To me, the scent of Christmas is fir needles, saffron and spiced wine. The Swedish version of mulled wine is a little sweeter and more highly spiced than the British version, but equally yummy. It is served in small cups or glasses as an aperitif, or après ski, with chopped almonds and raisins to taste. Originally, the drink was made by steeping a sugar cone in brandy, setting fire to the brandy and letting the burning spirit and melting sugar drip into a container of spiced wine. These days, you buy it in bottles in the off-license and warm it on the stove. Making it yourself isn’t difficult but very satisfying.
Glögg was one of the first alcoholic drinks I learned to like. It often doesn’t have a strong wine taste but is instead richly sweet and spicy. Adding raisins to the cup makes the drink sweeter and adds a rich honeyed tone to the flavour. Almonds don’t add flavour as much as crunch, but crunch has a pleasure all its own.
Making glögg is a two-step process: first make the spiced syrup, then mix it with wine or juice to make glögg. The syrup keeps well in the fridge for a week or two (or as long as it doesn’t grow mould, basically). Add a teaspoon to the bottom of a champagne glass for a festive tipple, or add some to a classic Martini for another seasonal treat. (Reduce some right down and pour over ice cream: once you’ve captured the flavours, there’s no end to what you can do with the syrup.)
The original recipe contains two ingredients that I can’t find in the UK: dried chunks of ginger and dried peel of bitter orange. I’ve replaced them with fresh ginger and normal orange peel. It works just as well. (If you can find Seville oranges, they’re the perfect kind.) Occasionally, I make up packets of sugar and spice and give them as gifts with a recipe. For these I need to dry the ginger and orange peel in the over (a couple of hours at a low heat, around 100°C does the trick). I also add a little more peel and ginger since it loses some of its punch in the drying process.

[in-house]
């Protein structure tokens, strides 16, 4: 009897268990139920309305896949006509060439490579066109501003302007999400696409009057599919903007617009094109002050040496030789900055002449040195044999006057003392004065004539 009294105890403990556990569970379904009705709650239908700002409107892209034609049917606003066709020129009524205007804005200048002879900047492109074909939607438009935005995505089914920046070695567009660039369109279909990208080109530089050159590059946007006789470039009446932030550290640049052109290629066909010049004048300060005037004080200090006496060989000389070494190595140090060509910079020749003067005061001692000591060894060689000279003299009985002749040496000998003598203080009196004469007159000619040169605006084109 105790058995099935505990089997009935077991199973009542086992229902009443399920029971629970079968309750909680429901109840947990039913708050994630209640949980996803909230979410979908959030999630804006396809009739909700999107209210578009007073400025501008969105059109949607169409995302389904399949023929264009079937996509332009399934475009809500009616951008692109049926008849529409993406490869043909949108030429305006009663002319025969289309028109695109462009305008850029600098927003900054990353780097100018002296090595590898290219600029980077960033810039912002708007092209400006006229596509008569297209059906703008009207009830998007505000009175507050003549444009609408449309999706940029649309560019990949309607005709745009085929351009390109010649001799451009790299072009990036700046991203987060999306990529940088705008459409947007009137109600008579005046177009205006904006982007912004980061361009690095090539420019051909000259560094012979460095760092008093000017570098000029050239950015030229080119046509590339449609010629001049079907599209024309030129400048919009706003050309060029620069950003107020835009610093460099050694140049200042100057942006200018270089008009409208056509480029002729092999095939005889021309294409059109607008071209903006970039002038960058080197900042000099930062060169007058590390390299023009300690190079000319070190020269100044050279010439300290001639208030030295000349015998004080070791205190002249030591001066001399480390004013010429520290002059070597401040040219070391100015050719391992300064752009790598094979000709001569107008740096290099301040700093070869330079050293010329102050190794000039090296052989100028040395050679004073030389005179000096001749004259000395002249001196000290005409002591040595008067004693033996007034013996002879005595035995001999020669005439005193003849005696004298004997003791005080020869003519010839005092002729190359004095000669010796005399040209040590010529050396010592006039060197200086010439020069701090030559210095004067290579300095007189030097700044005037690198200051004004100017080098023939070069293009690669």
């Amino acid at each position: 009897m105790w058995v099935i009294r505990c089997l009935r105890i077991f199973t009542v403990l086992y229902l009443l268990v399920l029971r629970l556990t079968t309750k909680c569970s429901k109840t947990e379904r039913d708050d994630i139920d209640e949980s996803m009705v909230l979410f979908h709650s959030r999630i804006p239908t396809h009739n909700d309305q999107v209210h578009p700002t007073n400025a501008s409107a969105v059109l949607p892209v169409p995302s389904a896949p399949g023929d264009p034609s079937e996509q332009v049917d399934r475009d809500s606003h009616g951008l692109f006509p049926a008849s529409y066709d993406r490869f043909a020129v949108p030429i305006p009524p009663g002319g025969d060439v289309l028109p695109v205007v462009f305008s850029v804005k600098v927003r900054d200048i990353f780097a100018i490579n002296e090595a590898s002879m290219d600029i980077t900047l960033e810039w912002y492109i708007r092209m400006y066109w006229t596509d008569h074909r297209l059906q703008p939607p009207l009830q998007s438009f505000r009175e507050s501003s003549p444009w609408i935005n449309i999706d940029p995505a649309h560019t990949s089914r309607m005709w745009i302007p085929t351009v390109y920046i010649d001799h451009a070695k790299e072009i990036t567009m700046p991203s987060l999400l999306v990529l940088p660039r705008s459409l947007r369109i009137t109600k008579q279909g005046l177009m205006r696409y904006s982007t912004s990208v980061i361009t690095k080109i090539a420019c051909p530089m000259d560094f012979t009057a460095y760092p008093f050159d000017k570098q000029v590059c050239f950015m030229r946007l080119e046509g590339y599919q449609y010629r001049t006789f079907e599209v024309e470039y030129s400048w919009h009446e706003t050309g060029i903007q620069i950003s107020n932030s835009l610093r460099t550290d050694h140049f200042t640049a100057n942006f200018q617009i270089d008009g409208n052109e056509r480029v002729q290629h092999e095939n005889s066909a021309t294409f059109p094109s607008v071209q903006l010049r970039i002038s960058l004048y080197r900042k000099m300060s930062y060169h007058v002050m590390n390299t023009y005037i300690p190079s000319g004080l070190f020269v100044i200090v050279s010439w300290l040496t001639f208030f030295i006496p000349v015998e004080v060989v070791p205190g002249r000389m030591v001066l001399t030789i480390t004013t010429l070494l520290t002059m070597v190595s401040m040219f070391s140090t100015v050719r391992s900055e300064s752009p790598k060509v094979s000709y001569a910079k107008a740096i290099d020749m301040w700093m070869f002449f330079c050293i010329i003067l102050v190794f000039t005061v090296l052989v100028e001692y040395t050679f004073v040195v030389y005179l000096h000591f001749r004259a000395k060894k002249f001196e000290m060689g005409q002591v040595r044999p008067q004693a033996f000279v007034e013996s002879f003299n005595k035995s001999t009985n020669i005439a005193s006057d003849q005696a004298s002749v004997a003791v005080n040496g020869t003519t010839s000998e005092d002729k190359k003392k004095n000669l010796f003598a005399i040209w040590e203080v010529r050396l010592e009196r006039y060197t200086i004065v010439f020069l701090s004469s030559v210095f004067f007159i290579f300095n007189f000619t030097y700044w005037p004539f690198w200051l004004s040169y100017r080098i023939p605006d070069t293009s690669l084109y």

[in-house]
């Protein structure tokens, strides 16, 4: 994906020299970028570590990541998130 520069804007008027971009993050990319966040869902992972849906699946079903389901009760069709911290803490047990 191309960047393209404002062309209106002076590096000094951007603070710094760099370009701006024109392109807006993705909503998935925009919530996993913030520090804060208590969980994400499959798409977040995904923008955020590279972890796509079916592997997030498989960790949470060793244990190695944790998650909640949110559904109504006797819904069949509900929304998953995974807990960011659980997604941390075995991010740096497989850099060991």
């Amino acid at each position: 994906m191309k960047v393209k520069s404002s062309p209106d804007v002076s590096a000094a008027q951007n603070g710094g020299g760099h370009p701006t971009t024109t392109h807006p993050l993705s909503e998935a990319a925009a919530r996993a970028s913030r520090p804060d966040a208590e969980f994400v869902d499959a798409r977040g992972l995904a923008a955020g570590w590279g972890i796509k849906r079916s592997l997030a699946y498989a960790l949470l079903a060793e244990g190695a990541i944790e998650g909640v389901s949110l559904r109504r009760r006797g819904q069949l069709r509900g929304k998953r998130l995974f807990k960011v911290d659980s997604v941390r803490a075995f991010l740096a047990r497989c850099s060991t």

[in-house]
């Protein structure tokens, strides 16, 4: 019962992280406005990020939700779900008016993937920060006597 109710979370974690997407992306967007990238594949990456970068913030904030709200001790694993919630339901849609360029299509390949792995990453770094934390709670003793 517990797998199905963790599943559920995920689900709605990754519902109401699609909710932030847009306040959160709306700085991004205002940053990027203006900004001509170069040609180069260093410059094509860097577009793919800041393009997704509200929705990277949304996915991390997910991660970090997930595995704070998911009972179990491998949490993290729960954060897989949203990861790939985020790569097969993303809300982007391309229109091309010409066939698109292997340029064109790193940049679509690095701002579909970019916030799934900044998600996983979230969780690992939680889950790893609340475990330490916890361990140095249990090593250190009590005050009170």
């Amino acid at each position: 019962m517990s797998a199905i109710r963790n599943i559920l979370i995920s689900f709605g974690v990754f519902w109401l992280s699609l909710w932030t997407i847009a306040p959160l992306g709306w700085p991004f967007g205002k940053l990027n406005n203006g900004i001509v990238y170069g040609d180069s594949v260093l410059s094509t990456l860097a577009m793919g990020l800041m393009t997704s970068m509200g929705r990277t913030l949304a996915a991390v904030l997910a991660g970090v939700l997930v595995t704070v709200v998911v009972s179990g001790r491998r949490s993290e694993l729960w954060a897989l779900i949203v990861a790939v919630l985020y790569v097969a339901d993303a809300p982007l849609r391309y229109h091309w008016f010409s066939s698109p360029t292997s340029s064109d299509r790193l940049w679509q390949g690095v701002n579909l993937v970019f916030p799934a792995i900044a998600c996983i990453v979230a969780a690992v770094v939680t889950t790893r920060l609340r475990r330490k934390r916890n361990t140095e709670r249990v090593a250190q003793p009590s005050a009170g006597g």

Glögg Syrup and Glögg
This makes enough syrup for two bottles of wine depending on how strong you want the flavour. 0.5 litre per bottle of wine (0.75 l) is what my recipe book suggests and this recipe makes just under a litre of syrup. Unless you have a very sweet tooth, it should be enough for two bottles of wine. The syrup works equally well with white wine, grape juice, cherry juice, apple juice and cider although red wine is the traditional mixer.
- Skin and pith from ¼ orange, scrubbed clean.
- 20 cl sugar
- 4 sticks of cinnamon
- 25 cloves
- 18 pods of green cardamom
- 10 grams of fresh ginger
- Put all the ingredients in a pot.
- Pour in a litre of water.
- Cover with a lid.
- Bring to the boil and then turn down to a light simmer.
- Leave to simmer for 30 minutes.
- Taste. If you want it a little stronger, leave the spices in while it cools. If it is just right, take them out now.
- 1 bottle of red wine. Use something good, I like a dry Shiraz, for example. (If you chose something rough, add extra sugar.)
- 0.5 l glögg syrup.
- Pour the wine into a pot and heat gently.
- Add syrup to taste.
- Let the glögg heat up, but not to the point of boiling. If you want a more alcoholic version, add 10 cl of brandy or vodka.